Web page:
More correctly, NOT booking does not equal NOT loved.
Let me back up.
Those of you following me on Instagram — and specifically keeping up with my STORIES — know I’m dealing with quite the upper limit problem thus far in 2018.
(Not sure what an upper limit problem is? Ooh, honey, in our 100-day program, we cover the CRAP out of this very real block that presents itself when we experience more success and dreams-coming-true than we ever thought possible. A premise by Gay Hendricks, author of The Big Leap, the ULP is something I’ll be diving into in a future BonBlast and probably an accompanying Facebook Live broadcast so dust off your copy of the book to be ready for this, should you be headbutting up against some next-tier problemos!)
One of the major bits of unweaving I’m doing comes down to how enmeshed *love* and *money* are in my life. Without going into intimate detail, let’s just say I have some way fucked up stuff to reparent at this stage in life.
As is (almost) always true for me, I learn things, experience things, let things change me, and then immediately think, “How can I share this with the creatives who invite me into their lives?”
No stretch here, honestly. It’s actually super direct: Most actors believe when they book a job it’s proof the casting director loves them (or, the more-healthy-but-still-messed-up version: “loves their work”).
And then when they don’t book the job, everybody hates them. Not just the casting director, but the director, producers, writer, suits, agent, manager, and even the friend who helped self-tape the audition that led to the not-booking.
This is a LOT of power to give away.
Yet we creatives do this allllllll the time. We outsource our enoughness. We look to others to give us a sense of “I belong here.” This, BTW, is a horrible habit. (Tweet this!)
Look, I get it! One of the things we do at Team Cricket Feet is keep an eye on my baby book, Self-Management for Actors, at Amazon. It’s number one? We promote that! Kindle’s reporting it in the top ten again? Woo hoo! Audiobook getting downloaded like gangbusters? Yay, us!
What we *don’t* do though is decide that on the days in which the book’s rank is *meh* that the contents of the book are less valuable, that the work was somehow less worth investing, that we are somehow less LOVED.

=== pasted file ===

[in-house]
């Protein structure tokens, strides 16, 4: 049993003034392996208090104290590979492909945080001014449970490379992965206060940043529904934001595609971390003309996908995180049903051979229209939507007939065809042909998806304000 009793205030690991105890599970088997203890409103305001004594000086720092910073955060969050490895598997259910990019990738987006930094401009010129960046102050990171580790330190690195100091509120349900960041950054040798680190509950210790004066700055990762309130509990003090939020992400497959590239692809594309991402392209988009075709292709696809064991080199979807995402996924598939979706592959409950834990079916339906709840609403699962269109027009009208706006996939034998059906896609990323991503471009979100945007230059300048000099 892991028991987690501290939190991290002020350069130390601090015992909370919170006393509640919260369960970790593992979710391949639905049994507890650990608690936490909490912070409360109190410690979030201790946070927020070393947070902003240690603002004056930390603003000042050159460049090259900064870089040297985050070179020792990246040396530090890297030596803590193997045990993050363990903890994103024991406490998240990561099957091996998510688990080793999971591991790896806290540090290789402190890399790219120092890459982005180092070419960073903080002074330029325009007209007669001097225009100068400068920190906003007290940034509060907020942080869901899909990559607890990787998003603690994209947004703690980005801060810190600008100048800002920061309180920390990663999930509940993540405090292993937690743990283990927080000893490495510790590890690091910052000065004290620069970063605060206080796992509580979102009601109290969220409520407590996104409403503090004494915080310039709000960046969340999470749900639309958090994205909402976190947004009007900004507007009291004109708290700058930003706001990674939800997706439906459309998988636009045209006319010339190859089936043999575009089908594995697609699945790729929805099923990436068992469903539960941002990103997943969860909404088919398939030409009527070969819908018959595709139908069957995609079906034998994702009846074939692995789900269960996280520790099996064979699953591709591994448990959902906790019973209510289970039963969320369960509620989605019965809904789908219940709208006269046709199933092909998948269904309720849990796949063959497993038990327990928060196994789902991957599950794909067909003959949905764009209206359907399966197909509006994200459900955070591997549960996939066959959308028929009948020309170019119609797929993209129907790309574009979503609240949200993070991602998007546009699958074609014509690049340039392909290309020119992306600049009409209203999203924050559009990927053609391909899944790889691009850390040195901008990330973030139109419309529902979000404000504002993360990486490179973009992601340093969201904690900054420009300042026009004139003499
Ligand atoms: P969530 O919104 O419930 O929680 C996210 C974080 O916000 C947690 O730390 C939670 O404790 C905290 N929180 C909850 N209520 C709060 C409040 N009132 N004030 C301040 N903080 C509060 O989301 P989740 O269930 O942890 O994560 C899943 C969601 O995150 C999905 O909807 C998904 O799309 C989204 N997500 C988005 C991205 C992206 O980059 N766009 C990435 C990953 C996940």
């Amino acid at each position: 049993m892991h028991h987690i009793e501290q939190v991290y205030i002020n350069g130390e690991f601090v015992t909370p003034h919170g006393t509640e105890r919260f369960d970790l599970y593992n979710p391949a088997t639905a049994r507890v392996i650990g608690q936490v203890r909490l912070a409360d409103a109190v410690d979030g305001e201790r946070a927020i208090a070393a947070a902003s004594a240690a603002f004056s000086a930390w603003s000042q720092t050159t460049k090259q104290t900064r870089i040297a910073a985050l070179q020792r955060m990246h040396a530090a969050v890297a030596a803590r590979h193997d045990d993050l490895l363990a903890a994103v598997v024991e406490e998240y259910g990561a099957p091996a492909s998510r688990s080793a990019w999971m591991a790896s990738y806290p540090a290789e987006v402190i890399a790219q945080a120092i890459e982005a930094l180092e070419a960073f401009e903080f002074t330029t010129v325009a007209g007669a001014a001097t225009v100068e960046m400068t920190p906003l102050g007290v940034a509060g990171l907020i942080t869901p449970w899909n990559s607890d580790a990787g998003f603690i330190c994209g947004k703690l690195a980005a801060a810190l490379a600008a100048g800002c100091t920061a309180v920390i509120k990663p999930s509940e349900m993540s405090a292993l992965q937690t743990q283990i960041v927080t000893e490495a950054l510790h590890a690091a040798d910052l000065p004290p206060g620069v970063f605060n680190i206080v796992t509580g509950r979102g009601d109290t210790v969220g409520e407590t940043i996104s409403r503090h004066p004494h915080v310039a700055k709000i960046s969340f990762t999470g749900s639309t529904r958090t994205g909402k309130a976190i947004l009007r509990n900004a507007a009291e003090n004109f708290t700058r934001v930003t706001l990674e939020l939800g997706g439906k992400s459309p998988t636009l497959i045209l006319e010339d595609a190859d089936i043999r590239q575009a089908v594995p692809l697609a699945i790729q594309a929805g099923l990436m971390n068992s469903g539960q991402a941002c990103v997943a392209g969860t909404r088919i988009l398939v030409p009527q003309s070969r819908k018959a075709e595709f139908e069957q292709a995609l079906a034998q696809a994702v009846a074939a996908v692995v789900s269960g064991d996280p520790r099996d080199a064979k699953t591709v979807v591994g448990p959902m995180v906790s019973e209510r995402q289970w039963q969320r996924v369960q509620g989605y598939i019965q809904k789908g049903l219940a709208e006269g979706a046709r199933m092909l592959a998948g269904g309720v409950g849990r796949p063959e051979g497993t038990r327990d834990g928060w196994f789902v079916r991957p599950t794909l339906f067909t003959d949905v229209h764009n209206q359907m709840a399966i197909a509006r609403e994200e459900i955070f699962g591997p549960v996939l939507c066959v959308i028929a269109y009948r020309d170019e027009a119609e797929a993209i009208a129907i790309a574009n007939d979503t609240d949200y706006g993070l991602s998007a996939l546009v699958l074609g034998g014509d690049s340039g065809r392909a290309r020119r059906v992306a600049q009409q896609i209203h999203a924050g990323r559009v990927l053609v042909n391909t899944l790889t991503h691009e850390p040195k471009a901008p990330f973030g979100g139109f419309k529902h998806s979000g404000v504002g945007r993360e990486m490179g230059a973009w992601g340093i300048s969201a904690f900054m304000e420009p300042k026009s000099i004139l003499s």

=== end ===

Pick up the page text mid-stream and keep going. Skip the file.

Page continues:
When I was an actor, though, oh HELL YEAH would a booking make me feel like Meryl Streep and a not-booking (no matter how close I came) would make me feel like one of these dudes. (Okay, okay, they’re all wiping their tears with 100-dollar bills, so maybe not those guys, but that’s a funny list.)
Being secure in our enoughness, knowing we’re talented, trusting we’re building relationships and teaching buyers how to cast us and getting into receiving mode for all that’s on its way to us — this is all part of our work as artists.
And it all starts with cutting off the feeding tube from good results (the booking, the stellar review, the praise) to the gut-level enoughness. Because when you lay down tracks for a train to go to enoughness directly from OUTSIDE factors, you leave those tracks open for a train to go in the wrong direction on ’em.
Here’s how to do this:
I booked! Yay! I accept that. What’s next?
I didn’t book! Boo! I accept that. What’s next?
Seriously. That’s it.
Wanna practice this with me?
Scroll down to the comments and pop in your variation on this work.
(Believe me, you don’t want to have a massive tier jump that finds a way to put you on bedrest and *then* do this mindset work years from now. Get this ish sorted while you’re at one of the earlier tiers of your life’s trajectory so you can enjoy the poop out of those pinch-myself-this-is-so-good-I-can’t-believe-it tiers to come.)
PS — We’re about to start enrollment for our first-ever LIVE round of Get in Gear summer school! 100-days of game-changing goodness with focused ongoing support? Check out all the details here. I’ll be getting deadlines and such to you next month so you don’t miss a thing!
All my love,